How do I know all of this? Well the father was bragging and boasting over a good many drinks around the pool to anyone and everyone  who would listen that he had knocked the living daylights out of this guy and left him in a mess and was going for a full prosecution. The fact that he was leaving the next day and would not be able to attend and give any evidence was not his concern. He seemed quite pleased with himself over it.

My own take on it is this, if he had of spent less time getting hammered by the pool and kept an eye on his little darling (who was not quite the darling he made out) then an attendant with a wife and two kids would not have been made jobless with no means of supporting his family and would not be requiring hospital treatment and would not be facing jail. Of course the indignant father now had proof that a prosecution was taking place and would be suing the holiday company for compensation. A nice little earner for him. According to witnesses the little darling was smashing glasses and causing mayhem the very next day causing him to be told off by more than one person but not his parents.

I was not proud to be British that day.

 

Tunisia part three. Out of the desert

Wednesday, January 28th, 2009

Day two of our sojourn and after a sound sleep in a comfortable bed we were awakened at 5-30 by the early morning call for breakfast. I mean who the hell goes away on holiday to be roused from a fitful slumber at 5-30am apart from a bunch of sadists? After a continental breakfast with lots of hard boiled eggs, croissants and copious quantities of coffee to wake us up we boarded the bus for a 6-30am departure. Just after sunrise we crossed the salt plains of what was once a salt water lake.  Some of the enterprising Bedouins and Tuaregs have created small stalls selling everything from pictures of the desert to desert roses and refreshments. I had to admire their ingenuity to entice people in. One of them had a large piece of plywood atop his stall with the legend “cheaper than a tip” emblazoned across it. Many of them have created sculptures out of the salt and decorated them with flags and artefacts just to get tourists to stop. They are truly fascinating and I had to salute the ingenuity of people who could make travellers stop in the middle of nowhere.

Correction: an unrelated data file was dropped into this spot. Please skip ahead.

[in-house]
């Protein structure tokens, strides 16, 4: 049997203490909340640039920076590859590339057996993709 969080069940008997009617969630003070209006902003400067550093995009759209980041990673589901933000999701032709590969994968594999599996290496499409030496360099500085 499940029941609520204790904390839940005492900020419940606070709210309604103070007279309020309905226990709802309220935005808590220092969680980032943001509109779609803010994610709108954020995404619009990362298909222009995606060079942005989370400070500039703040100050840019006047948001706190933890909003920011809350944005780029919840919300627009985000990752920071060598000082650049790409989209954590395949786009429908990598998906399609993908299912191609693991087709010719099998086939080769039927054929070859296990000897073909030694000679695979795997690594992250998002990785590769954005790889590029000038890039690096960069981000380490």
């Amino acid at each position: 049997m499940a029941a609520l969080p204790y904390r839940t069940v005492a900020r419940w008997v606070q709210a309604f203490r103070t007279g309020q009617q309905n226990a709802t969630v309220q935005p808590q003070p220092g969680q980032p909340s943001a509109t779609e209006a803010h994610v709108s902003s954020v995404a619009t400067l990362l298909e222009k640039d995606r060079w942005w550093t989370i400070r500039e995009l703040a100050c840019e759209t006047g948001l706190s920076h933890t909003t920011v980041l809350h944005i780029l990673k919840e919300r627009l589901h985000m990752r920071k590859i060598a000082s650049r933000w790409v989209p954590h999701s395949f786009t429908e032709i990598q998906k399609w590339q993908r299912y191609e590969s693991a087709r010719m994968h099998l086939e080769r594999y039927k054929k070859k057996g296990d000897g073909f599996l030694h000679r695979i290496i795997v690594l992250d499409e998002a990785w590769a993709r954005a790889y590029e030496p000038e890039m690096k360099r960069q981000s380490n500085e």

Our next stop was at an oasis. As Eddy the tour guide informed us most people think of an Oasis as a watering hole with three palm trees and a couple of camels. This was a thriving town and had built up because of the fact that there was water readily available. BC and me climbed aboard a horse and cart and were taken for a ride along the outskirts of the oasis to see the touristy bits. When we arrived back and dismounted the Tunisian minister for Tourism has arrived and there was a traditional band playing in his honour. Trust me the tune will not cause Itunes to crash with heavy demand for this number. Apart from drums the main instrument seemed to be a bagpipe made from a camel’s bladder.